Tale of two Islamic State cities: Mosul and Raqqa
Mosul fears Iraq’s government while Raqqa dreads anarchy once Isis is defeated
Special forces in Mosul, Iraq, where Sunni residents fear Iraqi Shia soldiers might take revenge for Mosul’s capitulation to Islamic State in 2014. Photograph: Muhammad Hamed/Reuters
The people of Mosul in Iraq and Raqqa in Syria are eagerly but fearfully awaiting liberation from Islamic State. Under its brutal rule, they face taxes and fines imposed to fund a harsh regime which forces men to grow beards and pray in mosques five times a day, women to cover themselves and remain at home, and boys to learn how to shoot and use suicide vests.
Islamic State, also known as Isis, punishes smokers and users of mobile phones and computers connected to the internet. Dissidents and suspected spies are decapitated, crucified, burnt alive or drowned. Isis fighters appropriate whichever girls and women they fancy and take over homes.
In spite of the treatment they have endured, citizens of both cities fear their liberators. The estimated 1.1 million largely Sunni residents of Mosul – “Muslawis” – fear Iraqi Shia soldiers and militiamen who could wreak revenge for Mosul’s capitulation to Islamic State in June 2014.
Muslawis are deeply suspicious of the Shia fundamentalist-dominated government headed by Haider al-Abadi, a moderate but weak figure, and fear the return to power of former Shia strongman Nouri al-Maliki.
He formed paramilitary groups under his direct control which detained, tortured and killed Sunnis who protested against marginalisation and mistreatment. Islamic State gained ground during his eight-year tenure due to his determination to suppress Sunnis who, in response, demanded autonomy for regions where they predominate. Baghdad rejected this option.
Since October, US-backed Iraqi army special forces, troops and militias have sealed off Mosul and cut the city in half, taking over the western districts and driving Islamic State into the eastern sector.
Heaven and hell
The Tigris river bisects the city and forms the border between heaven and hell. The 400,000 residents of freed areas of east Mosul enjoy traffic-clogged streets, shops selling fresh vegetables, and boys playing football despite the rattle of gunfire and the thud of explosions from the front.
Islamic State has proclaimed the eastern sector Dar al-Harb – house of war – and the western sector Dar al-Islam – house of believers – following the tradition of historical wars between Muslims and non-Muslims. Those who dwell in Dar al-Harb are regarded by Islamic State as infidels and apostates who can be attacked and killed without mercy.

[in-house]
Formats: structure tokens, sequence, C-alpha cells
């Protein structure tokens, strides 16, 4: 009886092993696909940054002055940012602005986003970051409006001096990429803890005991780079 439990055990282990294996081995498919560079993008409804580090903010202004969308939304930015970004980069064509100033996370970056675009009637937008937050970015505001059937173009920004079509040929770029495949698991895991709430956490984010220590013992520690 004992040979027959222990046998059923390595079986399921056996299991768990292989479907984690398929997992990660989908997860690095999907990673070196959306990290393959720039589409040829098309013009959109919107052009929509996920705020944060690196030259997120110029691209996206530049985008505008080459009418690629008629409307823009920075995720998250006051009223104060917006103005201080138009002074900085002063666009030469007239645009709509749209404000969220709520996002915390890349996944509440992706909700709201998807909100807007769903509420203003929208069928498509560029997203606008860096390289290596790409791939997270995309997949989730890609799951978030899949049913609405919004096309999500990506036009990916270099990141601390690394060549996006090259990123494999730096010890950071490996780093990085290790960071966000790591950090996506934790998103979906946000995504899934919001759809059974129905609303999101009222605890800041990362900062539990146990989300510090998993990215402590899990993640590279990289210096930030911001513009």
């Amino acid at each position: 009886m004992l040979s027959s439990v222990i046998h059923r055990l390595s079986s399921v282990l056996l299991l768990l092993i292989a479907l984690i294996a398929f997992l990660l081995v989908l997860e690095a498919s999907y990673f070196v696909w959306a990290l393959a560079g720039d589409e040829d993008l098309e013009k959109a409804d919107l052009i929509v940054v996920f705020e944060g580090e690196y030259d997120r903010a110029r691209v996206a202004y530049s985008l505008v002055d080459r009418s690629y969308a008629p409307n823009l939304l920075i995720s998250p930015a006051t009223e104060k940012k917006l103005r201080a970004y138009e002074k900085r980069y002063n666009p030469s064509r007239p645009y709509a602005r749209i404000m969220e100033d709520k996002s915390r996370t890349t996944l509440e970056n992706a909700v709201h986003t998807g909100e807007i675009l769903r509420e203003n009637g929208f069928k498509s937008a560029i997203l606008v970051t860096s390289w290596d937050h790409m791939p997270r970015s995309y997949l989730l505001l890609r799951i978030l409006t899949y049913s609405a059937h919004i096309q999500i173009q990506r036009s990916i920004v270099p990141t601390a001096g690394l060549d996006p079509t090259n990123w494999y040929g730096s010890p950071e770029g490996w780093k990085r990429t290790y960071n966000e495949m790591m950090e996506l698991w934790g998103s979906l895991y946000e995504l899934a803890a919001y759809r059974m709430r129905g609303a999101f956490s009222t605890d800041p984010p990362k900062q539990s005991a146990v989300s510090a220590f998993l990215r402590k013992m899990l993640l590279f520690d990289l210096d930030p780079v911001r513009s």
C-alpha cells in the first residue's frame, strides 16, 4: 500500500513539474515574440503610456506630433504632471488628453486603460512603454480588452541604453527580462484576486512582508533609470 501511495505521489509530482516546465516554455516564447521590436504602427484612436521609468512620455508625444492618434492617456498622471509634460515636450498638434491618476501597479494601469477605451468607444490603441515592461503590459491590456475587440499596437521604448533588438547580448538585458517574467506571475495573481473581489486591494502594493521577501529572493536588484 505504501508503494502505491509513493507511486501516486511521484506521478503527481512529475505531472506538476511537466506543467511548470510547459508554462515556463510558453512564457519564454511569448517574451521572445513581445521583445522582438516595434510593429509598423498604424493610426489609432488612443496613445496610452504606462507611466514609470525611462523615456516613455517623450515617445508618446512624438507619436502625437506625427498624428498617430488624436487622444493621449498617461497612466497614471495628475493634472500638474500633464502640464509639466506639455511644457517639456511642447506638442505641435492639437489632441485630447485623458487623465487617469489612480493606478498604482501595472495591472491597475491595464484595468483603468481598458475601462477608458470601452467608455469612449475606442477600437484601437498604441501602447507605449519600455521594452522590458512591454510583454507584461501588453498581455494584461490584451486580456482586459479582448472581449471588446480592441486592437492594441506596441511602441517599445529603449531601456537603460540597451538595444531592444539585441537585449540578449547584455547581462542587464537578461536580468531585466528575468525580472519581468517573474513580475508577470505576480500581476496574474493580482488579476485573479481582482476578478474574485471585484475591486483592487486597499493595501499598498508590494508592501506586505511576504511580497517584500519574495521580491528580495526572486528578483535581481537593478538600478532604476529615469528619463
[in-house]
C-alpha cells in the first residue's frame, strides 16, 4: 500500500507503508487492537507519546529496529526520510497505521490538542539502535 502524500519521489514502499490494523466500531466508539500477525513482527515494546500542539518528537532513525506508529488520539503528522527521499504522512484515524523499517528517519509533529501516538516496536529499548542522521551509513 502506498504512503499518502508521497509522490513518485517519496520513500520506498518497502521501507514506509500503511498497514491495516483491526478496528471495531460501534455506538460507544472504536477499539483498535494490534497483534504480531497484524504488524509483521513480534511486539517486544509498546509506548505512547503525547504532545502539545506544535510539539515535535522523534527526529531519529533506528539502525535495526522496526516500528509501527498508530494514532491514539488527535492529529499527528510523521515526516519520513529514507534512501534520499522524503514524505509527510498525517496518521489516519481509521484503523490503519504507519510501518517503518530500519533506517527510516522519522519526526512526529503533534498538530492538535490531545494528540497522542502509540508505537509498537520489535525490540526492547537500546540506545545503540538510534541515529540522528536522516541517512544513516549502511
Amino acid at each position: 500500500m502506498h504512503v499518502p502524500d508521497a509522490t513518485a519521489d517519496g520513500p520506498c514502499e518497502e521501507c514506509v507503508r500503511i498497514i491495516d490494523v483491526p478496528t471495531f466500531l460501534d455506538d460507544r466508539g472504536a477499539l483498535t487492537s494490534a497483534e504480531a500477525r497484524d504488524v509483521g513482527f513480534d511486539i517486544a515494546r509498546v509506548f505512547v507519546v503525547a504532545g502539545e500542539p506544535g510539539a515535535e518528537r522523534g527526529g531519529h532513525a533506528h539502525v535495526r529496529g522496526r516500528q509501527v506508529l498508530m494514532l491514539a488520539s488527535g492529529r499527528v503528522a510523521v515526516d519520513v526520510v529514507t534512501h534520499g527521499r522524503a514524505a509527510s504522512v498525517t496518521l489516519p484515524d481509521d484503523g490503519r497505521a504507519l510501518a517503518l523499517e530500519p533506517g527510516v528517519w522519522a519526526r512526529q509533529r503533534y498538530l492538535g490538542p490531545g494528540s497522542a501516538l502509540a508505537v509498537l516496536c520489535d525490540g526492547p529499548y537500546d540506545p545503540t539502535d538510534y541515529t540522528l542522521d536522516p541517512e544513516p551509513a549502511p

Muslawis who live in the west survive on little food and face constant bombardment. Those in the east contend with Islamic State mortars, car bombs, snipers and deprivation because of the paucity of humanitarian aid.
Since Baghdad has postponed the main advance on the western part of the city until March, the 700,000 Muslawis who remain in the west will continue to face privation and death from air strikes, bombardment, or crossfire from battles. Islamic State executes anyone caught trying to cross the Tigris to the east and shoots those who attempt to flee by land.
In both sectors, sewage is untreated and rubbish piles up in the streets. There is no electricity or water. Baghdad has provided no administration for the west, schools remain closed and civil service salaries have not been paid. Rival factions are carving out fiefdoms.
Outsiders entering east Mosul have said war damage is relatively light compared to the devastation inflicted by the Iraqi army on Falluja, Ramadi and other cities recaptured from Islamic State. So far, heavy land and air bombardment has been limited and the Iraqi army has refrained from abusing civilians. Most of the population has followed Baghdad’s call to remain at home.
However, UN humanitarian co-ordinator Lise Grande has said that civilian deaths count for half the number of deaths inflicted by the combatants rather than an expected 15-20 per cent.
Like Mosul, Raqqa in Syria, the de facto Islamic State capital home to 400,000 people, is in the eye of a storm brewed by US-sponsored forces. The Syrian Democratic Forces (SDF) began their offensive two months ago by cutting northern supply routes to the Turkish border. Residents of Raqqa – Raqqawis – fear starvation if the battle is long.
The blog Raqqa is Being Slaughtered Silently, has protested against civilian casualties after reporting the US-led coalition had killed at least 100 people during air raids on villages near Raqqa. The SDF has captured 97 villages to the north and west of Raqqa; little is known about their inhabitants.
The SDF seeks to capture the Tabqa dam on Lake Assad and encircle Raqqa in preparation for the drive to take control of the city. Raqqawis are as concerned about what will happen after “liberation” as during the battle.
There is an agreement between the SDF, which is overwhelmingly Kurdish, and allied Arab brigades, limiting the SDF’s role to expelling Islamic State and providing security while the city’s administration will be assumed by locals rather than the Syrian government.
This means Raqqa could become a self-ruling city state separated from Damascus, its fate dependent on negotiations between the government and opposition delegations that do not include Raqqawis.
Furthermore, Kurdish territorial ambitions have been stirred by military success. Arab villagers along the Syrian-Turkish border have been expelled and prevented from returning home.
Once liberated, Mosul fears Iraq’s government while Raqqa dreads the anarchy caused by fighting factions.